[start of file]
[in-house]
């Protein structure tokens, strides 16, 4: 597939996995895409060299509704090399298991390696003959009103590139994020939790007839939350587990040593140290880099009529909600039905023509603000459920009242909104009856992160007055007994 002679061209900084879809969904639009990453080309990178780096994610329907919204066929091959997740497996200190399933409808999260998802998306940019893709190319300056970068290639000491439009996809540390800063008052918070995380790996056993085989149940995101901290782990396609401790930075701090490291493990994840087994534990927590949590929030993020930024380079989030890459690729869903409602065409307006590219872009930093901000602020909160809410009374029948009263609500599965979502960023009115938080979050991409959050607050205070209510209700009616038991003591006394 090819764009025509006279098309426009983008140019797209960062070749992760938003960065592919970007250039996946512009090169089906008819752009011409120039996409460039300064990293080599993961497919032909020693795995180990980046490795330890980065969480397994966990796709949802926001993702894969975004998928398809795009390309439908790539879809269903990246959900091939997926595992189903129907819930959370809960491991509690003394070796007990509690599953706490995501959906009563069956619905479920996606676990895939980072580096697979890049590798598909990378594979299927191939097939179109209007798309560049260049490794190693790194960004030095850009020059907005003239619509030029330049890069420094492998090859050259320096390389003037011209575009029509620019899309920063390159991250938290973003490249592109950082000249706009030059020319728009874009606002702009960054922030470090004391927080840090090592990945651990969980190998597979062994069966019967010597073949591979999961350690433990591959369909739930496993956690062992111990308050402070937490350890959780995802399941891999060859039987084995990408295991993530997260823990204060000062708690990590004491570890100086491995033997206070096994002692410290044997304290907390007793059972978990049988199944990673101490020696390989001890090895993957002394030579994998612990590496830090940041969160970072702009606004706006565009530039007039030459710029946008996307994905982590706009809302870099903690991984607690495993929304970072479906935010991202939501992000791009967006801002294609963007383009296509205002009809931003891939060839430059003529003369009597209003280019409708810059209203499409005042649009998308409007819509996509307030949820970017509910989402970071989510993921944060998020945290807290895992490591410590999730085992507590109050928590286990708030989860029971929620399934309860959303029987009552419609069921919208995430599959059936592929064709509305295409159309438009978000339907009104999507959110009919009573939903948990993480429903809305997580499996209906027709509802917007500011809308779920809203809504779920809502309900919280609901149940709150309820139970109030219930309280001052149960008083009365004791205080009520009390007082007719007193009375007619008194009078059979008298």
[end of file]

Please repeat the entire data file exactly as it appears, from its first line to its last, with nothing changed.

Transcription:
[in-house]
């Protein structure tokens, strides 16, 4: 597939996995895409060299509704090399298991390696003959009103590139994020939790007839939350587990040593140290880099009529909600039905023509603000459920009242909104009856992160007055007994 002679061209900084879809969904639009990453080309990178780096994610329907919204066929091959997740497996200190399933409808999260998802998306940019893709190319300056970068290639000491439009996809540390800063008052918070995380790996056993085989149940995101901290782990396609401790930075701090490291493990994840087994534990927590949590929030993020930024380079989030890459690729869903409602065409307006590219872009930093901000602020909160809410009374029948009263609500599965979502960023009115938080979050991409959050607050205070209510209700009616038991003591006394 090819764009025509006279098309426009983008140019797209960062070749992760938003960065592919970007250039996946512009090169089906008819752009011409120039996409460039300064990293080599993961497919032909020693795995180990980046490795330890980065969480397994966990796709949802926001993702894969975004998928398809795009390309439908790539879809269903990246959900091939997926595992189903129907819930959370809960491991509690003394070796007990509690599953706490995501959906009563069956619905479920996606676990895939980072580096697979890049590798598909990378594979299927191939097939179109209007798309560049260049490794190693790194960004030095850009020059907005003239619509030029330049890069420094492998090859050259320096390389003037011209575009029509620019899309920063390159991250938290973003490249592109950082000249706009030059020319728009874009606002702009960054922030470090004391927080840090090592990945651990969980190998597979062994069966019967010597073949591979999961350690433990591959369909739930496993956690062992111990308050402070937490350890959780995802399941891999060859039987084995990408295991993530997260823990204060000062708690990590004491570890100086491995033997206070096994002692410290044997304290907390007793059972978990049988199944990673101490020696390989001890090895993957002394030579994998612990590496830090940041969160970072702009606004706006565009530039007039030459710029946008996307994905982590706009809302870099903690991984607690495993929304970072479906935010991202939501992000791009967006801002294609963007383009296509205002009809931003891939060839430059003529003369009597209003280019409708810059209203499409005042649009998308409007819509996509307030949820970017509910989402970071989510993921944060998020945290807290895992490591410590999730085992507590109050928590286990708030989860029971929620399934309860959303029987009552419609069921919208995430599959059936592929064709509305295409159309438009978000339907009104999507959110009919009573939903948990993480429903809305997580499996209906027709509802917007500011809308779920809203809504779920809502309900919280609901149940709150309820139970109030219930309280001052149960008083009365004791205080009520009390007082007719007193009375007619008194009078059979008298």